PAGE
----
• Work is so intermittent and irregular it is impracticable to provide 4 weeks annual leave.
  • The inclusion is shown as a separate and identifiable component of the pay rate. What does the payslip or other documentation say?
  • The inclusion is no less than 8% of the employee’s total gross earnings                                   

1.6 Consistency with visa requirements

  • The employee is working in the job position stated in the employment agreement and visa conditions
  • The place of work is the same as that on the visa conditions and in the employment agreement
  • Migrant workers have not had a ‘change of status’ to self-employed contractors – whether this is genuine self- employment or not.
  • The employee is receiving the rate of pay that forms part of the employment agreement and visa conditions.
  • The employee is working at least the minimum amount of hours stated in the employment agreement and visa conditions.


Are you ready for the PAYE changes which become mandatory April 1, 2019?

From 1 April 2019, it will become a mandatory requirement to file an Employment Information (EI) return online every payday, instead of filing an Employer Schedule (IR348) every month. The Employer Deduction form (IR345) will be filed separately as usual. Your filing requirements will, as a result, become more regular as follows: If you are paying your employees weekly, you will now need to submit 52 EI returns and 12 monthly Employer Deduction forms (IR345) in a year. This is a total of 64 employment relation forms that will need to be filed under the new rules, compared to 24 returns a year under the current regime.

Overview: Payday filing of PAYE information

  • Employers currently report PAYE information about their employees to Inland Revenue on a monthly basis, regardless of how frequently they pay their staff
  • Inland Revenue’s systems and processes are being redeveloped to take advantage of modern digital technology. Under the changes, the PAYE information filing process will be integrated into payroll software that many employers use to pay employees
  • Employers using payroll software would then file their PAYE information each payday directly from payroll software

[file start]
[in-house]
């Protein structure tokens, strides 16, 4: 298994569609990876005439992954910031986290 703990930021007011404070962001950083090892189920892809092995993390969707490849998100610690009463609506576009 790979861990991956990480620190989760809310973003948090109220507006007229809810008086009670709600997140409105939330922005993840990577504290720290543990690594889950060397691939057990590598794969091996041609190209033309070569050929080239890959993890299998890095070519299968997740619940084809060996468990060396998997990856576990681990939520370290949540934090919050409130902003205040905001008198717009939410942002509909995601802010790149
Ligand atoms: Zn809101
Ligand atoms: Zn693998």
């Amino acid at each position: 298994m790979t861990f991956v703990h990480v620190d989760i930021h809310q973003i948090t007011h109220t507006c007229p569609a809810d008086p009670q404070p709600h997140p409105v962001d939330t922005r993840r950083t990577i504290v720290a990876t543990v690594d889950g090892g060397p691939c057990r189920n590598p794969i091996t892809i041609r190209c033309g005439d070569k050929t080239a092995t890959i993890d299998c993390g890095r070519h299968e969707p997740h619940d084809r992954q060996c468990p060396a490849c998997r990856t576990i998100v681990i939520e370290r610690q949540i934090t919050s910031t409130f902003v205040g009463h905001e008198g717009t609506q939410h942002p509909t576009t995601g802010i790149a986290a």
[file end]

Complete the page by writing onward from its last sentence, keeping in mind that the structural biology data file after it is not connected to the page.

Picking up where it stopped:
• Employers above the electronic filing threshold* would be required to file their PAYE information by the second working day after payday
  • The due date for PAYE filing from other employers below the threshold* if using paper, will be within 10 working days after the payday, or the 15th and the end of month if you choose to send the IRD information twice a month.

The big question will be whether your current payroll software has the capability. This is a question all employers should be asking NOW and not at the end of March 2019. 

This change will require payroll systems to be able to talk directly to IRD’s myIR site and pass the information on to the IRD. This will be easier said than done, especially if the payroll system is PC based and not in the cloud.

So, what do you need to do next?

  • If you are using a PC or cloud-based payroll system you should be talking to your payroll provider now. Don’t leave it until the last minute. If you are not confident your payroll software provider will be ready, or indeed unable to cope with Payday reporting, we would recommend looking for a new solution as soon as you can, as payroll systems always take a while to bed in
  • If you are using a third party to process your pay, such as a payroll bureau or accountant, you need to be asking the same questions. Is the software they use ready, and if not when will it be ready? At the end of the day, you are the employer, so you are the one who must be compliant
  • If you are using a manual system, such as a wage book or spreadsheets, now is the time to ask yourself if it is time to start thinking about automating this key part of your business. The benefits of moving to a payroll system are far greater than just the Payday Reporting